PopMatters is moving to WordPress in December. We will continue to publish on this site as we work on the move. We aim to make it a seamless experience for readers.


The Avett Brothers: 20 May 2011 - Houston, TX

Despite being able to draw audiences into 3,000 seat venues, The Avett Brothers still manage to capture a bit of the feeling of street buskers.

The Avett Brothers

The Avett Brothers

City: Houston, TX
Venue: Verizon Wireless Theater
Date: 2011-05-20

The Avett Brothers were supposed to play in Houston back in mid-April, roughly four years since their last appearance in town, but that concert was abruptly postponed due to the birth of Scott Avett's second child. After a month-long delay, the band arrived at a crowded, but not quite sold out, Verizon Wireless Theater. The Avett's steadily-growing profile received a significant boost with the Rick Rubin-produced and polished album I and Love and You, and they presumably got another bump earlier this year when they played at the Grammys. Regardless of how they got there, the band now has the pull to fill a 3,000-seat theater, which is impressive for an Americana group.

Opening the show was the LA-based Truth and Salvage Co., who seemed energetic and fun. Sadly, though, I missed the majority of their set, and I would've liked to have seen more from them. Scott and Seth Avett took the stage shortly after 9:00 pm along with the rest of the band, bassist Bob Crawford, cellist Joe Kwon, and drummer Jacob Edwards. They kicked things off with a bouncy take on I and Love and You song "And It Spread", which got the crowd moving and singing along right away. The set was dominated by songs from that album and its predecessor Emotionalism, but the band found time to work in some older material, an unreleased song, and a cover or two along the way.

When the band slowed it down early in the show to play "January Wedding", couples all around the floor danced quietly together. Then the audience went back to bopping along to more upbeat songs like "Paranoia in B Flat Major" and "Slight Figure of Speech." Even with a regular drummer, Scott and Seth still have a kick drum and hi-hat, respectively, to provide percussion on songs where they don't use him. It captures a bit of the feeling of street buskers even though they're playing really big rooms these days. The two actual Avett brothers are highly energetic performers and congenial front men. They made sure to thank everyone for coming out and apologized for not getting to Texas all that often. They also referenced their '07 Houston show at the Engine Room, and revealed that they were all suffering from the flu at the time. I've been to the Engine Room, and it's a horrible sweatbox, so that must have been an incredibly difficult show to play with the flu.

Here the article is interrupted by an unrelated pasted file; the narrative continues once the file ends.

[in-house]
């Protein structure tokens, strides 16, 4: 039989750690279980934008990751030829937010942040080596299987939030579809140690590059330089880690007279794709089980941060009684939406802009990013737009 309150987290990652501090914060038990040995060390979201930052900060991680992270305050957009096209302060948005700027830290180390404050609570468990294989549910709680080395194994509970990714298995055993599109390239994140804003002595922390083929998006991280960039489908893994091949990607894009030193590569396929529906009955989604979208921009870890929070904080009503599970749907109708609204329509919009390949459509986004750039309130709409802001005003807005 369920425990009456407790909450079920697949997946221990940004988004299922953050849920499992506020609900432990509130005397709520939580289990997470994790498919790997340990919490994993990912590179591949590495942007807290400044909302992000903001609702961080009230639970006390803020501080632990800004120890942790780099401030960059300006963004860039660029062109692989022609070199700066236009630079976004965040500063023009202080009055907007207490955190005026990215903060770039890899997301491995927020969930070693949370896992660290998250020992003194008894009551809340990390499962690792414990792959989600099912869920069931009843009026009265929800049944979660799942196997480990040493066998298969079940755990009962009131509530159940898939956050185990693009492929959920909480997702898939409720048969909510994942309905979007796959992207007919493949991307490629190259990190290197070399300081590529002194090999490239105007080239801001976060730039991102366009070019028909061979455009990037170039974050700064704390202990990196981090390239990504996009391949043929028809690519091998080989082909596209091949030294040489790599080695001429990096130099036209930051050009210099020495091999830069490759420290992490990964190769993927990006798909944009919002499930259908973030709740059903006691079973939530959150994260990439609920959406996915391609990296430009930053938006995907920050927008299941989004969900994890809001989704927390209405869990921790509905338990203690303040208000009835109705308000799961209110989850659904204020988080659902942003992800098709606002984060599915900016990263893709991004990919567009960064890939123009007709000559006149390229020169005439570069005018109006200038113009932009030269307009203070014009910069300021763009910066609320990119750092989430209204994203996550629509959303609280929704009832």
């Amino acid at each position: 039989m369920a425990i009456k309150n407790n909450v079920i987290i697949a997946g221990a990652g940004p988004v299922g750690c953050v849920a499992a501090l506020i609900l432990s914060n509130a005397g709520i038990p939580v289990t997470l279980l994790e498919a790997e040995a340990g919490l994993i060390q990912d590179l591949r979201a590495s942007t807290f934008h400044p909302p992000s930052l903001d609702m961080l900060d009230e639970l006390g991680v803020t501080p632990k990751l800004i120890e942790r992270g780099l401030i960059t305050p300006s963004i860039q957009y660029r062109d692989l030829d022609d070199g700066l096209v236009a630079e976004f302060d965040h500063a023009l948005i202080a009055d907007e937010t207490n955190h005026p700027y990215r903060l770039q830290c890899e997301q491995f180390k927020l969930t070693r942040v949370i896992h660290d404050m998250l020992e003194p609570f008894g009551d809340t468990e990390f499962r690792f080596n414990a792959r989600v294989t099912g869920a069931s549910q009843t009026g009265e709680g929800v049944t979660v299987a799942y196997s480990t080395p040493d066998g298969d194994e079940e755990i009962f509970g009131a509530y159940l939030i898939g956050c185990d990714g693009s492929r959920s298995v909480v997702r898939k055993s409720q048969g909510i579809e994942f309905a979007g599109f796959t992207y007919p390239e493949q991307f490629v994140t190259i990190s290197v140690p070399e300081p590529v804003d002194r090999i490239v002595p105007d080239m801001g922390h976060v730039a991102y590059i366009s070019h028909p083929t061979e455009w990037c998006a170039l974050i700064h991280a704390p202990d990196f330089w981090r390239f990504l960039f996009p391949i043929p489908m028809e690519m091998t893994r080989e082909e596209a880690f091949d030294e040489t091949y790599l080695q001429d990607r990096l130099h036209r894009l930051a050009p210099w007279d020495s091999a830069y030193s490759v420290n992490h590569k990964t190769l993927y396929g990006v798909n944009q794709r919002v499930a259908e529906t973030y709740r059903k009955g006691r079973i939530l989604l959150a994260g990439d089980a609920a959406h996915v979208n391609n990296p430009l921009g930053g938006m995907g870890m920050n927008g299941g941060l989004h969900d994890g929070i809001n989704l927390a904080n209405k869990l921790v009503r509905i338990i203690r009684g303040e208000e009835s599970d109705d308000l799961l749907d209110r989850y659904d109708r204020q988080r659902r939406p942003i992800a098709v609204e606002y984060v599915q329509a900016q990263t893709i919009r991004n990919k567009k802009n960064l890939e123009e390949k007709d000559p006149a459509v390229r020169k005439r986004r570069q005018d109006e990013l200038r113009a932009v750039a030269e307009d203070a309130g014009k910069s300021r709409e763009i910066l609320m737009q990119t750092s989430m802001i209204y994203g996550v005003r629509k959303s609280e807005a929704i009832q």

The band's other two official members are no slouches when it comes to performing, either. Bob Crawford bounces around on the upbeat songs regardless of whether he's playing the upright bass or bass guitar, while Joe Kwon roams his half of the stage with his strapped-on cello, playing his head off. The cello's versatility allows Kwon to fulfill several musical roles during the show, at times mimicking a fiddle and at other times playing softer, orchestra-like accompaniments. In the upper register of the instrument, some of his parts even sounded like a soft trumpet.

The second half of the set brought out some of the band's best songs, showcasing them at both their most hard-hitting and quietest. The thumping "Kick Drum Heart" led into a swirling interlude that eventually blended into the dark and noisy "Colorshow". The pretty, contemplative "Murder in the City" was followed by the laid-back new song "The Once and Future Carpenter". Then the band reached back to Carolina Jubilee for the raucous "Sally's Lover", which they played as fast as possible. From there it was time for "I and Love and You", which had the crowd singing along at the top of their lungs.

The main show closed on a quiet note with the brothers playing "Laundry Room" as the audience listened attentively. Well, mostly attentively. As good as the crowd was overall, a few girls couldn't help themselves, yelling "I love you, Scott!" or "I love you, Seth!" during the quiet moments, while a handful of passionate dudes just had to scream "WOOOO!" at the top of their lungs. The encore was similar, as Seth Avett played the beautiful story-song "The Ballad of Love and Hate" all by himself, as the same handful of audience members shouted out amongst roughly 2,8000 others listening raptly. Rather than close things out on another up-tempo song, the band said goodnight with Scott, Seth, and Bob singing the traditional spiritual "Down in the Valley". This was my first experience seeing The Avett Brothers, but it certainly won't be my last.

Please Donate to Help Save PopMatters